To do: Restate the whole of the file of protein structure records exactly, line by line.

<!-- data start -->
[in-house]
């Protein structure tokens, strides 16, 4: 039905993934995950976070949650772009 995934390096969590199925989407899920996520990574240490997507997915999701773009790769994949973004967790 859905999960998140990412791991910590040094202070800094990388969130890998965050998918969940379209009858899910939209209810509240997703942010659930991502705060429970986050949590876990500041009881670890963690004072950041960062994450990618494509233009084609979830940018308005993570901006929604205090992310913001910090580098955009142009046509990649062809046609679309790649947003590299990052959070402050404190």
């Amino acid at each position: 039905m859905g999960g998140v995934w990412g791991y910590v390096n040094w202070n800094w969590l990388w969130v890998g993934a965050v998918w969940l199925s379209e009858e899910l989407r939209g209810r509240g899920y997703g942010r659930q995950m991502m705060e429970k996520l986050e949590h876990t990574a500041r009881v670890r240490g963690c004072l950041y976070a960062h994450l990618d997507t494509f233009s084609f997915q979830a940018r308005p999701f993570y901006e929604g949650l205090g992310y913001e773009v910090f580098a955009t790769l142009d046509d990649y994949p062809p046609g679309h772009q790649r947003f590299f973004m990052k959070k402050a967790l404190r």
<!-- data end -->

[in-house]
């Protein structure tokens, strides 16, 4: 039905993934995950976070949650772009 995934390096969590199925989407899920996520990574240490997507997915999701773009790769994949973004967790 859905999960998140990412791991910590040094202070800094990388969130890998965050998918969940379209009858899910939209209810509240997703942010659930991502705060429970986050949590876990500041009881670890963690004072950041960062994450990618494509233009084609979830940018308005993570901006929604205090992310913001910090580098955009142009046509990649062809046609679309790649947003590299990052959070402050404190």
């Amino acid at each position: 039905m859905g999960g998140v995934w990412g791991y910590v390096n040094w202070n800094w969590l990388w969130v890998g993934a965050v998918w969940l199925s379209e009858e899910l989407r939209g209810r509240g899920y997703g942010r659930q995950m991502m705060e429970k996520l986050e949590h876990t990574a500041r009881v670890r240490g963690c004072l950041y976070a960062h994450l990618d997507t494509f233009s084609f997915q979830a940018r308005p999701f993570y901006e929604g949650l205090g992310y913001e773009v910090f580098a955009t790769l142009d046509d990649y994949p062809p046609g679309h772009q790649r947003f590299f973004m990052k959070k402050a967790l404190r």